Folklore is one of the essential practices of a nation, it is passed down from generation to generation, crystallizing and shaping the national identity of its users, and serving as an abundant source for the contemporary fiction literature, as well as other sections of historiography and arts.

Folklore versus written literature has four fundamental characteristics: a). it exists in oral form (folkloric works live in the people’s memory and are transmitted in oral form, by word of mouth); b). it is communal by nature (common people take part in its moulding and circulation); c). it has variations (any piece of folklore, unlike an authored work, has numerous varieties, as many as its tellers); d). it is syncretic (a number of folkloric varieties embrace diverse kinds and genres, by combining the theatrical [drama, tragedy, comedy, mimicry, gestures] and the ethnic-ritual [related to weddings, funerals, national holidays and games], or reflections of songs and dances, or instances of various spoken arts).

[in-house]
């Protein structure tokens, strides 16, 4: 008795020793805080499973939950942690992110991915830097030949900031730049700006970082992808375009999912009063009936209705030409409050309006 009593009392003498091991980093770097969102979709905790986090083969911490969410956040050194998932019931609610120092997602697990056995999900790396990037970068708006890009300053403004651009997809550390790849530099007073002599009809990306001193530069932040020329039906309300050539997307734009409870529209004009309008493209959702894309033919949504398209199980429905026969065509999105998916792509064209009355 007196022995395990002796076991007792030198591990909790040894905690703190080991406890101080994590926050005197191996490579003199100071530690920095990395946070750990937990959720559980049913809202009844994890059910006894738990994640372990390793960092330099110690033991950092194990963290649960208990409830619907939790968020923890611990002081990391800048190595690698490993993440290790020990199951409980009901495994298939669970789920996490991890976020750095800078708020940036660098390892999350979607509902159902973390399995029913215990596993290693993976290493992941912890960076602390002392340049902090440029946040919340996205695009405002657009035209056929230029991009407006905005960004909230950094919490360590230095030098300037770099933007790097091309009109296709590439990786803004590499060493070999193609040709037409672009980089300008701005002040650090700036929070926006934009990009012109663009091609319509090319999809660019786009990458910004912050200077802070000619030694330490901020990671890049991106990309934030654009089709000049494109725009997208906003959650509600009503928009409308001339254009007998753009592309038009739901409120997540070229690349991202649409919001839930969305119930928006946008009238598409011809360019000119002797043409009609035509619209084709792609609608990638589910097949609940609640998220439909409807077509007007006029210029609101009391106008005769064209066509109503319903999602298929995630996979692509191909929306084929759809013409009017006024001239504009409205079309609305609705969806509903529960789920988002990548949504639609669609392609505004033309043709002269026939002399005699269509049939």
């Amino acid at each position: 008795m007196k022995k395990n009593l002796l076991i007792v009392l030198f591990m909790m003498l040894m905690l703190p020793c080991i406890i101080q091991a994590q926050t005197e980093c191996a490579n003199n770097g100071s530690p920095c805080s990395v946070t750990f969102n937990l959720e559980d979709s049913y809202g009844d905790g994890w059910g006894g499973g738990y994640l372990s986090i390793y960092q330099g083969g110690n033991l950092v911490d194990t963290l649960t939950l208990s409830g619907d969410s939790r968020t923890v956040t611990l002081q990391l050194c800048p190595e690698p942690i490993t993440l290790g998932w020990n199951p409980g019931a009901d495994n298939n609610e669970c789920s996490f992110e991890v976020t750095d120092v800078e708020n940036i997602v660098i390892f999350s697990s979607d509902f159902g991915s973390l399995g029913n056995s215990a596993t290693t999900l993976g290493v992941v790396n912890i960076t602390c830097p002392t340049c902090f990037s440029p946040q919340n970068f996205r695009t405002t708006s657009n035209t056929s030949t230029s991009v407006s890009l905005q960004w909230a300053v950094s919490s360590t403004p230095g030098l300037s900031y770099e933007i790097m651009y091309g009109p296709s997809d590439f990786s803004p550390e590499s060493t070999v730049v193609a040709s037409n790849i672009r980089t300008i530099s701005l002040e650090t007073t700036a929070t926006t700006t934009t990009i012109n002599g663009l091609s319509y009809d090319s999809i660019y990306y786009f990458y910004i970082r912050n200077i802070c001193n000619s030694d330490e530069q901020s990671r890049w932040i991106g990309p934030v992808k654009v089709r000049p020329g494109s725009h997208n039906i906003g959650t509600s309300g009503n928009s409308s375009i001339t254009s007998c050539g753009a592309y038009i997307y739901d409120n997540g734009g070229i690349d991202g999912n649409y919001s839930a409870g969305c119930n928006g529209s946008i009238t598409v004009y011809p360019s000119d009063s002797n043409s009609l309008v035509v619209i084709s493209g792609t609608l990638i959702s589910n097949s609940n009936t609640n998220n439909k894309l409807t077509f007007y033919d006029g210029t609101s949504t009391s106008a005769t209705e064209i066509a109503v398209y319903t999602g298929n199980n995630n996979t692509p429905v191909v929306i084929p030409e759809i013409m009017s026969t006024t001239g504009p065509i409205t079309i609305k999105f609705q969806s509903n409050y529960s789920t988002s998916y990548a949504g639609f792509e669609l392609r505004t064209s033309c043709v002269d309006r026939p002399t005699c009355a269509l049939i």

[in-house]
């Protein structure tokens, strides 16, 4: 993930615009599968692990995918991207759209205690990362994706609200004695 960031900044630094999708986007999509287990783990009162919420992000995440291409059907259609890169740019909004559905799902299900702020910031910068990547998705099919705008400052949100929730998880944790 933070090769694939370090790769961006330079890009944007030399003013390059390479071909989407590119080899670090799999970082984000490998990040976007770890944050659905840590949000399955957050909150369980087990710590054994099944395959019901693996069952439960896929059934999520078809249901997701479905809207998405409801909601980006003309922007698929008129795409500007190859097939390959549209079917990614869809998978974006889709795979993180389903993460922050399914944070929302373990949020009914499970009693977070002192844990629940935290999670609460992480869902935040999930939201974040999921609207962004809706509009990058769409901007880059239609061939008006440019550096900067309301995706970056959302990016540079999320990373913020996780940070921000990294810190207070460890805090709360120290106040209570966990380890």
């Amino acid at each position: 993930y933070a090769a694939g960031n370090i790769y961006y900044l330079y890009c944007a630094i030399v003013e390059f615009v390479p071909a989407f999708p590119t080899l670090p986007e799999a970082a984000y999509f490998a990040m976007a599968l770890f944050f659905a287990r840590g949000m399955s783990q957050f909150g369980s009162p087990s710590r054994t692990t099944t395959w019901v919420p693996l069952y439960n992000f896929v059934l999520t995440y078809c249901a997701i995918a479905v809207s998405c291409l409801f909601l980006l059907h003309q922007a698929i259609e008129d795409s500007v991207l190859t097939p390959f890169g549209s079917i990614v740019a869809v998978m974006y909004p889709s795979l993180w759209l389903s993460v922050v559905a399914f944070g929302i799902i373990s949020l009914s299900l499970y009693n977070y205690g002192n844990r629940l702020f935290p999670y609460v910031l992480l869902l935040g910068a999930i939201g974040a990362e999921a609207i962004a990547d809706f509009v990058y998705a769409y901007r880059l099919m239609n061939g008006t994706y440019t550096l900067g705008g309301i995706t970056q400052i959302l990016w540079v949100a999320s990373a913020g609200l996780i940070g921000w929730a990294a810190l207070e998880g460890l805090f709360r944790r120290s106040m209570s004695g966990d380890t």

Folkloristics as a distinct science that studies folklore, was developed at the beginning of the 19th century by the Grimm brothers, in particular by Jacob Grimm. Under the influence of the folkloric studies of some leading European countries, in mid-19th century some Armenian intellectuals, too, prioritized the urgency of writing down, publishing and studying different genres of the oral traditions of our people, in the historic and cultural perspective. The collection and study of the Armenian folklore were initiated by the publication of G. Srvandztiants’ “Grots ou Brots, and David of Sassoon or Mher’s Door” (1874), which kicked off a huge movement. In later years many a prominent figure in the Armenian culture (M. Abeghian, G. Shermazanian, M. Barkhudarian, G. Ghapantsian, A. Ghanalanian, K. Melik-Ohanjanian, S. Haroutyunian, etc.) followed suit and contributed to the cause, by saving many gems of the Armenian folklore and providing a scientific basis to their study. Nevertheless, today some survived varieties of folklore are under threat of perishing, which is why the recording of cultural treasures, i.e. their inventory, collection and safekeeping, is of utmost importance. This classification of the folkloric genres and their concise description, with the aim of recording and safeguarding our intangible cultural heritage, takes into account the approaches and evaluations currently accepted in the Armenian folkloristics. The Armenian folkloristics tends to group the folklore in two types: the epical folklore and the poetic folklore. Some varieties of both epical and poetic folklore contain also elements of drama.